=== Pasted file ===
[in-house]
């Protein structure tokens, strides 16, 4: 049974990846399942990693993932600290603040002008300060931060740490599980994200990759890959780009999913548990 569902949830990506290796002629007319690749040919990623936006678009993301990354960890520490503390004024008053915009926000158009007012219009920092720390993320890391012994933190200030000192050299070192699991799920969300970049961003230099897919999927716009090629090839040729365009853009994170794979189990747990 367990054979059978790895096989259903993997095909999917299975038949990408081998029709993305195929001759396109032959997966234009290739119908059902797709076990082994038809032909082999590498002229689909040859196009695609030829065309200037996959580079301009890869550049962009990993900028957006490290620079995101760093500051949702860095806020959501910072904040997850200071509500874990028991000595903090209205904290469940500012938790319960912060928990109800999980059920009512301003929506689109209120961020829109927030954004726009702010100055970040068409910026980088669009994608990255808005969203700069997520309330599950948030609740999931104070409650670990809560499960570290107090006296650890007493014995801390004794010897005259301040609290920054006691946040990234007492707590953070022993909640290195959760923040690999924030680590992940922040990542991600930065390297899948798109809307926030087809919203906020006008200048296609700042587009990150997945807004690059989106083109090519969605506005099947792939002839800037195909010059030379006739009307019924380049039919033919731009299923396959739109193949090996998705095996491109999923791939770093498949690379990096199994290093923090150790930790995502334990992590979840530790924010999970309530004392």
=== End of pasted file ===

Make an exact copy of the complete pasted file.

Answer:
[in-house]
């Protein structure tokens, strides 16, 4: 049974990846399942990693993932600290603040002008300060931060740490599980994200990759890959780009999913548990 569902949830990506290796002629007319690749040919990623936006678009993301990354960890520490503390004024008053915009926000158009007012219009920092720390993320890391012994933190200030000192050299070192699991799920969300970049961003230099897919999927716009090629090839040729365009853009994170794979189990747990 367990054979059978790895096989259903993997095909999917299975038949990408081998029709993305195929001759396109032959997966234009290739119908059902797709076990082994038809032909082999590498002229689909040859196009695609030829065309200037996959580079301009890869550049962009990993900028957006490290620079995101760093500051949702860095806020959501910072904040997850200071509500874990028991000595903090209205904290469940500012938790319960912060928990109800999980059920009512301003929506689109209120961020829109927030954004726009702010100055970040068409910026980088669009994608990255808005969203700069997520309330599950948030609740999931104070409650670990809560499960570290107090006296650890007493014995801390004794010897005259301040609290920054006691946040990234007492707590953070022993909640290195959760923040690999924030680590992940922040990542991600930065390297899948798109809307926030087809919203906020006008200048296609700042587009990150997945807004690059989106083109090519969605506005099947792939002839800037195909010059030379006739009307019924380049039919033919731009299923396959739109193949090996998705095996491109999923791939770093498949690379990096199994290093923090150790930790995502334990992590979840530790924010999970309530004392």